The Canadian Combatant
An Infantryman’s Training in Canada
The training programme for Canadians and members of other imperial armed forces had been modified since the South African war. Though the parade ground was essential, battalions had been split up to create half-companies and platoons subdivided into 10-man sections. Non-commissioned officers had gained importance in battle management. In Canada, where the myth that militiamen were superior to professionals continued to flourish, there was a particular reliance on the soldier's initiative and intelligence. From 1906 on, he was taught the rudiments of the profession and then trained in sections, platoons and companies.
In 1911 the permanent force held a large exercise at Petawawa. It would be the last exercise, as Sam Hughes, the apostle of the citizen soldier, was convinced that Canadians could do without them. Result: The real amateurism of the militia and the defective resources available to the professionals were the two major liabilities Canada would take into the war.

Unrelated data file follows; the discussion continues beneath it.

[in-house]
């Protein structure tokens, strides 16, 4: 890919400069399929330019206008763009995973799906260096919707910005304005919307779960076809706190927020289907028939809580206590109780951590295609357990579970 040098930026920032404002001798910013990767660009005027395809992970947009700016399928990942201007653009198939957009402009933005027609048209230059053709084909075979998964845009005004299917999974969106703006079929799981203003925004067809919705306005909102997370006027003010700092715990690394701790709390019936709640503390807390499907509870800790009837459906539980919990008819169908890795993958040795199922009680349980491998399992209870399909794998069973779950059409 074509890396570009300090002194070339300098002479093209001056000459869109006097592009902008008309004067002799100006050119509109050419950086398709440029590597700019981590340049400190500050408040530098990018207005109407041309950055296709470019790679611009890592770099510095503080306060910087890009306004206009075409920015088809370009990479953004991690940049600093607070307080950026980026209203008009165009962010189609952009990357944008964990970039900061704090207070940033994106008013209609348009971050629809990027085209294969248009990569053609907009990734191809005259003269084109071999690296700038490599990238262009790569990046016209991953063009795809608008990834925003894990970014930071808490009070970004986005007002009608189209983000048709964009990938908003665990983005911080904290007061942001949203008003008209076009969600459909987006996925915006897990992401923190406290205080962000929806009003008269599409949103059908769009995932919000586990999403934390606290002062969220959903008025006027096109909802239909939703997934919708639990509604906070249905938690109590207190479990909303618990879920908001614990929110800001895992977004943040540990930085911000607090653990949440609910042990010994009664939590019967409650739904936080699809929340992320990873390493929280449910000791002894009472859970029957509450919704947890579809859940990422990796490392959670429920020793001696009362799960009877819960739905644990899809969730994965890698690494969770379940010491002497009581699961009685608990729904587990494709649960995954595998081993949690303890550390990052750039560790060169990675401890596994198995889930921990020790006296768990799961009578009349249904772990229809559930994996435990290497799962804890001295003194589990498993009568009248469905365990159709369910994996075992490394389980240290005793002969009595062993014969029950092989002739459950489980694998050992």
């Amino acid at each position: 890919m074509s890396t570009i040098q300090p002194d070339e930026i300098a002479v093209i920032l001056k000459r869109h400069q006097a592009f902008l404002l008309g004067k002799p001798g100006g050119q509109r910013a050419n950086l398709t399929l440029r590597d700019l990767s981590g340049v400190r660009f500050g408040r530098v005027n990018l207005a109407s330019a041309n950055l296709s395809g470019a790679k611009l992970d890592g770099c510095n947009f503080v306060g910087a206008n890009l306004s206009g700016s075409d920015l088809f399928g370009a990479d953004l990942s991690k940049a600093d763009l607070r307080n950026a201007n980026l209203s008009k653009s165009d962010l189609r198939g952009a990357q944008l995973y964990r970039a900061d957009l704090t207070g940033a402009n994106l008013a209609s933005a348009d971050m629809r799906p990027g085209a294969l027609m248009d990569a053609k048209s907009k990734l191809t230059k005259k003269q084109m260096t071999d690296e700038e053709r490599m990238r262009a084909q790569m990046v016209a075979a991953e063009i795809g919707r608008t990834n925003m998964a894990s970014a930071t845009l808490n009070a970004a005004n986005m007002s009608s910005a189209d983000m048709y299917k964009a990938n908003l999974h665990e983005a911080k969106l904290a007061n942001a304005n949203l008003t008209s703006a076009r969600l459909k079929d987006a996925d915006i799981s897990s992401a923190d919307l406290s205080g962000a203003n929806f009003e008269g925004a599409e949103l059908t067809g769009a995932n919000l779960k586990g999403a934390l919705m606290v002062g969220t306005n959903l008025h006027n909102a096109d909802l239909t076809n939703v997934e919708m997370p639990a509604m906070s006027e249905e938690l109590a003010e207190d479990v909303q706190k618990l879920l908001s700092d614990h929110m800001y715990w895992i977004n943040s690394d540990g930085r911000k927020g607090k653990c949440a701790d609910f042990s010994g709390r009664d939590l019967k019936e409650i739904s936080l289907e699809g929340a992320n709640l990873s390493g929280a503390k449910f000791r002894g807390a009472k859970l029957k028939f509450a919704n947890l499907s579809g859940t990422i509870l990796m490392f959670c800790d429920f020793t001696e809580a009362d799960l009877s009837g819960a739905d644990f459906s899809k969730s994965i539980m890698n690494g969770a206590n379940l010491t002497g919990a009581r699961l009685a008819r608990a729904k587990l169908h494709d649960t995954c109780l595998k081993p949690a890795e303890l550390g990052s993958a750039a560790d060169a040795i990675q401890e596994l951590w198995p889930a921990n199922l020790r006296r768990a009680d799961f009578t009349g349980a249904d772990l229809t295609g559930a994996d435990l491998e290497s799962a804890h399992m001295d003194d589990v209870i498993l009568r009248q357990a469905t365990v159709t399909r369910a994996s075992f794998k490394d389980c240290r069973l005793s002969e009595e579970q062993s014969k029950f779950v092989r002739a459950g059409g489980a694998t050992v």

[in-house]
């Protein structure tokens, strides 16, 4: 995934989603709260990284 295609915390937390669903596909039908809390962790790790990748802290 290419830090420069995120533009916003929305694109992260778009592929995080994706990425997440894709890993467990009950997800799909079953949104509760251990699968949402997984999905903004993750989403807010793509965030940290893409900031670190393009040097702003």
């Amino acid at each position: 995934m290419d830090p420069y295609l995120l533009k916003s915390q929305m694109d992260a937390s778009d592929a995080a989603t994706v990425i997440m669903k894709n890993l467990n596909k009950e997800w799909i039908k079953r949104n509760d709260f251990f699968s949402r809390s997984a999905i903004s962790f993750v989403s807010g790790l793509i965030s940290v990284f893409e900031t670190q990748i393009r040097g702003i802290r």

The volunteer's enthusiasm was immediately dampened by an inescapable fact that cost him valuable time: a shortage of qualified instructors in Canada. Not until 1917, when the flood of volunteers had dried up, would there be a basic 14-week training programme.
Thus far, the volunteer's daily round scarcely prepared him for action. He rose at 6 am. After a period of gymnastics, ablutions and inspection, he had breakfast. Training began at 8:30 and ended at 4:30, with a one-hour break for lunch. In this typical day, the recruit learned to parade and to charge with a bayonet, one of the favourite exercises of Sam Hughes, who liked to demonstrate it himself. The men did a lot of marching while carrying 60 to 80 pounds of equipment. They got little use out of their weapon and attended numerous theoretical courses that had little to do with combat as it was practised in 1914.
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